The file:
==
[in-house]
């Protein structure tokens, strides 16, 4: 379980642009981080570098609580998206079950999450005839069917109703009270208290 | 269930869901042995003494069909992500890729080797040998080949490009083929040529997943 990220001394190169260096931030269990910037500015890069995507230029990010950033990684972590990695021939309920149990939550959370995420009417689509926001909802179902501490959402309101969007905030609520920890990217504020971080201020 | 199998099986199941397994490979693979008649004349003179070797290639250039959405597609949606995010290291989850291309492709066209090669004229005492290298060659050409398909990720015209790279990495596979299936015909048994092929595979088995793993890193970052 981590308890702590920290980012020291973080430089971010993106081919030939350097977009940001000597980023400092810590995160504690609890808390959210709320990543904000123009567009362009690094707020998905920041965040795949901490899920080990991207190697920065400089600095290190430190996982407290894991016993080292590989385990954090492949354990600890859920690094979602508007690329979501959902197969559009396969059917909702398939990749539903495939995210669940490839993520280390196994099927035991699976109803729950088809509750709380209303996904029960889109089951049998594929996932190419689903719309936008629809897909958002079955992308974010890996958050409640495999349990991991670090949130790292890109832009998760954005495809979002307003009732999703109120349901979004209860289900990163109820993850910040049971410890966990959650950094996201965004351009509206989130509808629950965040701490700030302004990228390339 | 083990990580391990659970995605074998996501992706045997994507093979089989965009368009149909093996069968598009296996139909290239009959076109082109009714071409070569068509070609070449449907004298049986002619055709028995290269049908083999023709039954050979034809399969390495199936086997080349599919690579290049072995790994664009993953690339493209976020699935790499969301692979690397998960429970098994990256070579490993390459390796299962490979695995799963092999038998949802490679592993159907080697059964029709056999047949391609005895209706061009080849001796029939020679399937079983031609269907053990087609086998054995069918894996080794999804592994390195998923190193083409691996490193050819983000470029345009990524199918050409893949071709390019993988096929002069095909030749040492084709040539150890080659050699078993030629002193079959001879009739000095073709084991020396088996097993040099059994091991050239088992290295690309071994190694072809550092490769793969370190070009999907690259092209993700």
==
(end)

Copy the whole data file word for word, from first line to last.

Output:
[in-house]
């Protein structure tokens, strides 16, 4: 379980642009981080570098609580998206079950999450005839069917109703009270208290 | 269930869901042995003494069909992500890729080797040998080949490009083929040529997943 990220001394190169260096931030269990910037500015890069995507230029990010950033990684972590990695021939309920149990939550959370995420009417689509926001909802179902501490959402309101969007905030609520920890990217504020971080201020 | 199998099986199941397994490979693979008649004349003179070797290639250039959405597609949606995010290291989850291309492709066209090669004229005492290298060659050409398909990720015209790279990495596979299936015909048994092929595979088995793993890193970052 981590308890702590920290980012020291973080430089971010993106081919030939350097977009940001000597980023400092810590995160504690609890808390959210709320990543904000123009567009362009690094707020998905920041965040795949901490899920080990991207190697920065400089600095290190430190996982407290894991016993080292590989385990954090492949354990600890859920690094979602508007690329979501959902197969559009396969059917909702398939990749539903495939995210669940490839993520280390196994099927035991699976109803729950088809509750709380209303996904029960889109089951049998594929996932190419689903719309936008629809897909958002079955992308974010890996958050409640495999349990991991670090949130790292890109832009998760954005495809979002307003009732999703109120349901979004209860289900990163109820993850910040049971410890966990959650950094996201965004351009509206989130509808629950965040701490700030302004990228390339 | 083990990580391990659970995605074998996501992706045997994507093979089989965009368009149909093996069968598009296996139909290239009959076109082109009714071409070569068509070609070449449907004298049986002619055709028995290269049908083999023709039954050979034809399969390495199936086997080349599919690579290049072995790994664009993953690339493209976020699935790499969301692979690397998960429970098994990256070579490993390459390796299962490979695995799963092999038998949802490679592993159907080697059964029709056999047949391609005895209706061009080849001796029939020679399937079983031609269907053990087609086998054995069918894996080794999804592994390195998923190193083409691996490193050819983000470029345009990524199918050409893949071709390019993988096929002069095909030749040492084709040539150890080659050699078993030629002193079959001879009739000095073709084991020396088996097993040099059994091991050239088992290295690309071994190694072809550092490769793969370190070009999907690259092209993700």